Jason Springs has been tackling the greatest threats to modern healthcare for the past 15 years. His first startup was bought in a deal valued at over $400M, and he’s now on his second and even larger venture. 

During our interview on the Dealmakers Podcast, Jason Springs shared his take on building teams to scale big and meaningful businesses, and how he got hooked on startups, became a full cycle founder, and raised tens of millions of dollars for his healthcare technology ventures.

Listen to the full podcast episode and review the transcript here.

Getting Hooked on Startups & Funding Your Learning

Jason Springs has lived on both coasts of the US and has a unique breadth of perspective from coming from a small town in South Carolina to now living and working in California’s Silicon Valley. 

His family worked in and experienced the most critical parts of our healthcare system, and this experience has pushed him for over a decade as he innovates and builds companies creating new solutions and advances in this space himself.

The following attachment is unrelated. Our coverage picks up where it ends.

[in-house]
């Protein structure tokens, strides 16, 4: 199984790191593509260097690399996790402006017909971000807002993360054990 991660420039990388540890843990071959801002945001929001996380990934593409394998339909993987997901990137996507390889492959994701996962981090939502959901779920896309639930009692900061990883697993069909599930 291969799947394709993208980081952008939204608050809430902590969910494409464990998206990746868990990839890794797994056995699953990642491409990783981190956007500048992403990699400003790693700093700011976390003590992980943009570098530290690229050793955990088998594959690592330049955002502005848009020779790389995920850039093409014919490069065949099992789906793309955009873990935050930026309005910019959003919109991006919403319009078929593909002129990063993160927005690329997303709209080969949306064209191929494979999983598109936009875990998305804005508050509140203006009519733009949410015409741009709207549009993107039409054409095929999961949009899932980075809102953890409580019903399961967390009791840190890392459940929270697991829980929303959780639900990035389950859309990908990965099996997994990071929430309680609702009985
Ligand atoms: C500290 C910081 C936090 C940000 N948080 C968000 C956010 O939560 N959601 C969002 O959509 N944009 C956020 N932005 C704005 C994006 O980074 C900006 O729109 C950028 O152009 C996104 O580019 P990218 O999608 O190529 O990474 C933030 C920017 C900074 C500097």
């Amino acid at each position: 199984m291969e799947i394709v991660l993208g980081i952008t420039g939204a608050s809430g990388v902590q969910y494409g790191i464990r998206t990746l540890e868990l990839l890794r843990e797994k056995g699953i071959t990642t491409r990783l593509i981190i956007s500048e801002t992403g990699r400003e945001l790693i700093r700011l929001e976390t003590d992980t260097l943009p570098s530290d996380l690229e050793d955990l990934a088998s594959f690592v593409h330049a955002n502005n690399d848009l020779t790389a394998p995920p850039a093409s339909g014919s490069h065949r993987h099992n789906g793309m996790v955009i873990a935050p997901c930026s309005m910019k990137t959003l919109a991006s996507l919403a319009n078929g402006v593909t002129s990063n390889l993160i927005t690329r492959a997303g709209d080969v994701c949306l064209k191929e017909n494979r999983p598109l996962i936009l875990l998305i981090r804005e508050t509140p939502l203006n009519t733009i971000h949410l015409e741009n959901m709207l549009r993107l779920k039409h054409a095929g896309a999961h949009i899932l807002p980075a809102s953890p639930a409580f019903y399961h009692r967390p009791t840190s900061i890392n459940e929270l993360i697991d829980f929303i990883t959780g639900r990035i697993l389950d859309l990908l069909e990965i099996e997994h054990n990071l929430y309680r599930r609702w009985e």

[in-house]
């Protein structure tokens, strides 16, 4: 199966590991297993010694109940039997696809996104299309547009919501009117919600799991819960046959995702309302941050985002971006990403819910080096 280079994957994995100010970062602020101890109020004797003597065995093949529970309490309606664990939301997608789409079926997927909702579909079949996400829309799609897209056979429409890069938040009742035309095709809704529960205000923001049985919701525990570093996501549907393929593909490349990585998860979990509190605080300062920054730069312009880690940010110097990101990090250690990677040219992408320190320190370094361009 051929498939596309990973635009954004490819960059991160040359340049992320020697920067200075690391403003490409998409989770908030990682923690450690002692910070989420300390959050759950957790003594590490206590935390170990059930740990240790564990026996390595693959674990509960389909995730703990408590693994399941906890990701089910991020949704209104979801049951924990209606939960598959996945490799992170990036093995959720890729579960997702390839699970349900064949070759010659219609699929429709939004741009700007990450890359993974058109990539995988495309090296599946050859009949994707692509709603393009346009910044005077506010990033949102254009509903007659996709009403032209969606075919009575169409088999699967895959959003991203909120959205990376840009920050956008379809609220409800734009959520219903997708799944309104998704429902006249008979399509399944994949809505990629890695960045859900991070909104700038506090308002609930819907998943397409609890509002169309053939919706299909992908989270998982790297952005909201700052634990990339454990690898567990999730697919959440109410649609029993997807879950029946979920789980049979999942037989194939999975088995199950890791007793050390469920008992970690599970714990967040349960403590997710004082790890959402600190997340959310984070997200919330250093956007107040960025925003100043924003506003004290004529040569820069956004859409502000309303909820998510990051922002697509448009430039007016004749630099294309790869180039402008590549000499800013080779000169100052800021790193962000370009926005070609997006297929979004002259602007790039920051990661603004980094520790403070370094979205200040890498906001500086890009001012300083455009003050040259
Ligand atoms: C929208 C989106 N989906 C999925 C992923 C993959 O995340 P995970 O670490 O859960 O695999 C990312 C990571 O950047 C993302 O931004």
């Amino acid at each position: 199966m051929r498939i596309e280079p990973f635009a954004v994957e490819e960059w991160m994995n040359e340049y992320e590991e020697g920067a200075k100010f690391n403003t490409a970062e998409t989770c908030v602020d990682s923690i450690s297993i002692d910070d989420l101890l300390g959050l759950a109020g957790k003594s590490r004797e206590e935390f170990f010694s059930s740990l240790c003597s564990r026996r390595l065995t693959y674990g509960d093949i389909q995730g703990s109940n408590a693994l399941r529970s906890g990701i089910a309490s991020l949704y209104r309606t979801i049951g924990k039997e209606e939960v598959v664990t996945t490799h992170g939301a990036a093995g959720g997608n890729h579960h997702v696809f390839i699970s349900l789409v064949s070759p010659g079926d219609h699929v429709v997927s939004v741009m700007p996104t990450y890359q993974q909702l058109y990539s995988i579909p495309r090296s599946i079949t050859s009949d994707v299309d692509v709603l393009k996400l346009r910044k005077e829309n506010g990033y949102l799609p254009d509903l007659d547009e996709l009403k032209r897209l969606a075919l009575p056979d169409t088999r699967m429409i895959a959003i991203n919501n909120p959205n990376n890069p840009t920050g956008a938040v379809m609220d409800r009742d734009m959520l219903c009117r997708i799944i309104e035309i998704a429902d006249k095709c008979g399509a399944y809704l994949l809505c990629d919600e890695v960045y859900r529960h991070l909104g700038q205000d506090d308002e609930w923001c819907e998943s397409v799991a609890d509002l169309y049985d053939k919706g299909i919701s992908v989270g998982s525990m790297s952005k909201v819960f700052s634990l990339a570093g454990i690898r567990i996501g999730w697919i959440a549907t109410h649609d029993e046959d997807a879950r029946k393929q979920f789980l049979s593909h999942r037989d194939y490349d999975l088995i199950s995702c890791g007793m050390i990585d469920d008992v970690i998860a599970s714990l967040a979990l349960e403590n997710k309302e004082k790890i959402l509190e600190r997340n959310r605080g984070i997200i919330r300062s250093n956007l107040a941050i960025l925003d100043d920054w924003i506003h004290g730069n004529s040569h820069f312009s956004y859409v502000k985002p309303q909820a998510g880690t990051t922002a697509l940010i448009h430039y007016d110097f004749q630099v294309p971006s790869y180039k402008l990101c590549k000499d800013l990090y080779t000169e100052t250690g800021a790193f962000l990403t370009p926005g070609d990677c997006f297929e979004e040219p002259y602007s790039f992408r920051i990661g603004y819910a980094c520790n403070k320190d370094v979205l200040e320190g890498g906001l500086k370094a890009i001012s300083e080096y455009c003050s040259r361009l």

Right out of university, he managed to land his first job with Lockheed Martin, the big aerospace company making planes, satellites, and software. He was put into a division which was really a startup inside of this big and respected organization. 

They were creating a new business, connecting aircraft owners with services and parts. This meant building data systems and a new supply chain, as well as traveling to almost every continent on earth to pitch business customers in a highly regulated market. One where you can’t afford to make mistakes. 

Lockheed Martin also ran a federally funded research lab, Sandia National Labs in Albuquerque, New Mexico. Jason volunteered to go. He found himself in what was essentially a big venture capital pitching event. He immediately knew that this is what he wanted to do with his life. There was no going back from this moment.

He set his heart on creating something new and impactful for the world and building a big business with it. 

Still, he knew that he needed two things: